Fight, fly or let the good times roll?
The plight of the travelling surfer in a post-disaster zone.
The past few months in Indonesia have offered up beauty and terror in equal measure. From the eruption of Mount Agung in June, followed by the magnificent swells of July, to the Lombok earthquakes – it has been a season of highs and lows. At the time of writing, the 6.9 magnitude earthquake has left 350 000 people displaced on Lombok, and over 430 dead. The majority of the damage occurred in the rural communities to the north, closest to the epicentre of the quake, but the damage has been felt across the tourist island. Many surfers were worried for their safety during the quake itself, and later, as tsunami warnings sounded. Most at Desert Point jumped on motorbikes and made their way to higher ground, spending the night in a state of hyper-vigilance, watching and listening for Mother Nature’s warning signs. The role of the tourist in a post-disaster area is a paradoxical one. Disaster can make people of different backgrounds, cultures and classes band together. It can also highlight their differences. This might be the case for many traveling surfers, who find themselves in the disaster zone for a purpose completely hedonistic by nature. That’s when the mixed feelings of uselessness and guilt take hold. Not only can you offer little assistance, often lacking a proficient understanding of the local language, but you are in fact a hindrance – an extra body to feed and water. Once access to an airport becomes available, you can also opt out, leaving the devastation behind. Surf photographer Fran Miller, who was in northern Bali at the time of the earthquake, says surfers have reacted in two ways – “there are those that are now living for the moment, planning trips across every square inch of Indo as a result of feeling their own mortality, then there are those who took the first flight home.” Here in Australia we embark on an overseas trip with the security of first-world money and the assured aid of a first-world Government behind us. It could be argued that, even in the disaster zone, capitalism reigns supreme – and those with the funds are likely to find a place on the rescue boat first. After the 2015 earthquake that devastated Nepal, some commentators wrote about a two-class rescue, which prioritised climbers and sherpas in the Mt Everest region. At the time Prof. Susanne Becken (The Conversation) wrote “a debate is necessary over whether it is in the interests of the country to save foreign tourists – for the sole reason that tourism is the backbone of the economy and perceptions of safety are critical to future tourist arrivals – or whether a life is a life.” This comment goes straight to the heart of the paradox – that tourism fuels many developing economies and their populations rely on the industry for their livelihoods. On this, Prof. Yeganeh Morakabati (The Conversation) writes, “The concept of leisure tourism might be seen as fractious when many people are suffering due to the natural disasters… but staying away and watching the scene on TV will not help… to rebuild lives in affected areas. The tourist economy, however, might.” Certainly, this is true for Lombok. Fran Miller also acknowledges the value of holidaymaking in suffering regions. “It’s peak travel season and people have deserted Lombok en masse,” she says, “going to the island and putting tourism dollars into the economy will help Lombok locals support themselves… Of course, the area worst hit by the quake was not a tourist hotspot.” The poorly built infrastructure that crushed and killed people in these areas was a product of poor economic and social factors, Fran tells me. The issue then, becomes more complex. In the act of rebuilding the poorest part of Lombok, we might simply be reconstructing the systems that have allowed this poverty to exist. “Many of the places surfers enjoy visiting exist in a state of poverty,” says Fran, “and a natural disaster only brings this plight to our attention. The greater question is how surfers can be part of bringing higher standards of living to the world’s poor who live in the wave rich areas that we frequent.” But what of those of us watching the devastation from afar? Is it right to suggest that anyone who has ever taken pleasure from their travels through Indo, anyone who has blissfully threaded a barrel at Deserts, owes the people of Lombok at least a small monetary donation? As they say, what goes around comes around. We surfers so often find ourselves yahooing as a direct reaction of another community’s misery (like when Cyclone Winston hit Fiji and the east coast lit up), and therefore shouldn’t we all aim to pass the baton of beneficence along wherever possible?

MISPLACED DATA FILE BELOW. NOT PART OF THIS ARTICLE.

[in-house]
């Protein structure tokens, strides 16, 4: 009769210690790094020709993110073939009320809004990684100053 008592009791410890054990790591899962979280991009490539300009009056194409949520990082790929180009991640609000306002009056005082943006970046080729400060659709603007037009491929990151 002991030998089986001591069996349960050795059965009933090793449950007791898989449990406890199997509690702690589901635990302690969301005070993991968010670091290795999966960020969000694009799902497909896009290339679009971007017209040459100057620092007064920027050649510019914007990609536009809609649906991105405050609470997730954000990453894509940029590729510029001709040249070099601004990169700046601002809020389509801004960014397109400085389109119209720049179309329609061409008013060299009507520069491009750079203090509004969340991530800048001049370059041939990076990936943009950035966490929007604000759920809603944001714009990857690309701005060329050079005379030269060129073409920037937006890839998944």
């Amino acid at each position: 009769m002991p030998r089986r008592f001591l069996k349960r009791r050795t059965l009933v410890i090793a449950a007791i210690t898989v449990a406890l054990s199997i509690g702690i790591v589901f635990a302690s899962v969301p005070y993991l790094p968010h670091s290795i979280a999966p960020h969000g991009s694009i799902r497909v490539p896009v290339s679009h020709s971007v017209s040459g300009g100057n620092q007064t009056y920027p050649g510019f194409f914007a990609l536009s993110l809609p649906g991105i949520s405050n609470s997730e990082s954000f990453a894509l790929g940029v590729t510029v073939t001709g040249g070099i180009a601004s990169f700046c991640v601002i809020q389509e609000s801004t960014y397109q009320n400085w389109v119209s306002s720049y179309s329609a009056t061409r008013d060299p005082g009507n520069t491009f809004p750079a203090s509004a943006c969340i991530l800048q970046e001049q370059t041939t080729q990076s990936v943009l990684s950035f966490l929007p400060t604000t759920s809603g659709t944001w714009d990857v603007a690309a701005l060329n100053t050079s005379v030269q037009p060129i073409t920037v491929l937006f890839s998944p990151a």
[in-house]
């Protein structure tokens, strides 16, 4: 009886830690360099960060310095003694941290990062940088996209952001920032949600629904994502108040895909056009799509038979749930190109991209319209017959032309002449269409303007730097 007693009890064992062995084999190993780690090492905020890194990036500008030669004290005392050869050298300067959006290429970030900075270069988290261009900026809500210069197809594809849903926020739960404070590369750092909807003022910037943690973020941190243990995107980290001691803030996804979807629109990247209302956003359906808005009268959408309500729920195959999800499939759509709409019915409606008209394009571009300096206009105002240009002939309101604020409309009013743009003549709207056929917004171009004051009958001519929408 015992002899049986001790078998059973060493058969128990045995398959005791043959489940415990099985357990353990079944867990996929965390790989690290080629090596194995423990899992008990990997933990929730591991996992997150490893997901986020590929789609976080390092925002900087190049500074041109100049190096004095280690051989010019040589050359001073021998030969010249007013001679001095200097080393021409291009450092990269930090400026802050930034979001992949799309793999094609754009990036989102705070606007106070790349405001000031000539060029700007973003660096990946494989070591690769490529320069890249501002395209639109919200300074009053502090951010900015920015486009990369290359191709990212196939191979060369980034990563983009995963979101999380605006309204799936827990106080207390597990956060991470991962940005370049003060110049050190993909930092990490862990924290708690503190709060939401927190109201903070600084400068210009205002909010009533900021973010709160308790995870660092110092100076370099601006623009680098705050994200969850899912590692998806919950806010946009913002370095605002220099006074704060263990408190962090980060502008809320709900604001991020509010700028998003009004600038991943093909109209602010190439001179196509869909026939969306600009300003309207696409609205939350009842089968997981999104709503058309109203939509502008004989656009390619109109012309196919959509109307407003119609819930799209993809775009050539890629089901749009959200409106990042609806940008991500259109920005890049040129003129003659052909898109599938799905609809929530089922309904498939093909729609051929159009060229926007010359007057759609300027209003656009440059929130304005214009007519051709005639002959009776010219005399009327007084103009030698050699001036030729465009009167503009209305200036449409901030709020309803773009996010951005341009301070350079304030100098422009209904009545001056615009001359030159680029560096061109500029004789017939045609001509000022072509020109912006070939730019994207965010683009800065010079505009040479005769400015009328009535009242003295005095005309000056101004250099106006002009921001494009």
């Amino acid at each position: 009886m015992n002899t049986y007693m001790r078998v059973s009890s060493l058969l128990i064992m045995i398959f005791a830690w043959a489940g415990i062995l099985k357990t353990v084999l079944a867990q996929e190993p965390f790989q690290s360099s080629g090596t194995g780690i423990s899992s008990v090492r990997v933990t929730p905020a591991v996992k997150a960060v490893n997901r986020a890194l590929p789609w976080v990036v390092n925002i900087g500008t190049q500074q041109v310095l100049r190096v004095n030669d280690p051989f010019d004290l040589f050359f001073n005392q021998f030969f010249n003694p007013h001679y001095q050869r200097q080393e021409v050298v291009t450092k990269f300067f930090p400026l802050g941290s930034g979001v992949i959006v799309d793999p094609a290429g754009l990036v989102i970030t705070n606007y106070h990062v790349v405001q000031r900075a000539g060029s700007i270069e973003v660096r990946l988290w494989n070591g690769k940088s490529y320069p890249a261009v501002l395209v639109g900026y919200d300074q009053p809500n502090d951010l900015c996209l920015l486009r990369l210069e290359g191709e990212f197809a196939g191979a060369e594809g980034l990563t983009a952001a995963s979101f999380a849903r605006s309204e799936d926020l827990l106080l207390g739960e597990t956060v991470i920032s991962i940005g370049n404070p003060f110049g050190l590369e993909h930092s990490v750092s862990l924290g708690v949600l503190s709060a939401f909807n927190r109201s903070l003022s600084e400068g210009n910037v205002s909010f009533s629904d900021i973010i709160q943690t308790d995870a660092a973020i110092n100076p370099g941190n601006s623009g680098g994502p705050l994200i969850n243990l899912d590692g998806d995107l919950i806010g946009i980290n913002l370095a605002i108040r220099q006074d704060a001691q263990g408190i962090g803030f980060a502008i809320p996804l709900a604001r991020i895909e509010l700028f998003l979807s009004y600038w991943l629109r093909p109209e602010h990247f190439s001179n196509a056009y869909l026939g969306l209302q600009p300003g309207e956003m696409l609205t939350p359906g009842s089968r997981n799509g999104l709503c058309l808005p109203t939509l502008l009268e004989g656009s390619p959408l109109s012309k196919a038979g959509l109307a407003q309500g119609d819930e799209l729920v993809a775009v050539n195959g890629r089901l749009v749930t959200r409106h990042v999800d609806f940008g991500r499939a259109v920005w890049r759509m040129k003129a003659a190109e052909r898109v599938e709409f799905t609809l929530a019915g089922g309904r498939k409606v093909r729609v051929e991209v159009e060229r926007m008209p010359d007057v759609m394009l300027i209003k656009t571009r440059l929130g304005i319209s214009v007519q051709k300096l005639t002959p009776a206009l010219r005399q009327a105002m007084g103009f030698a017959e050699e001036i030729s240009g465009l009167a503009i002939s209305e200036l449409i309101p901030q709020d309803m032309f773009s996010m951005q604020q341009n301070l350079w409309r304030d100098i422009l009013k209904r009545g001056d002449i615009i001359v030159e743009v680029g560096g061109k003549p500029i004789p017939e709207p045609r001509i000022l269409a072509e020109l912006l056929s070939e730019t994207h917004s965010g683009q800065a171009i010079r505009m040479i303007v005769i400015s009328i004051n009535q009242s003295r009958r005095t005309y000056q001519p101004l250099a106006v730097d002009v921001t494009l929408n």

The town near this enticing wave on Lombok was torn apart in the recent earthquake.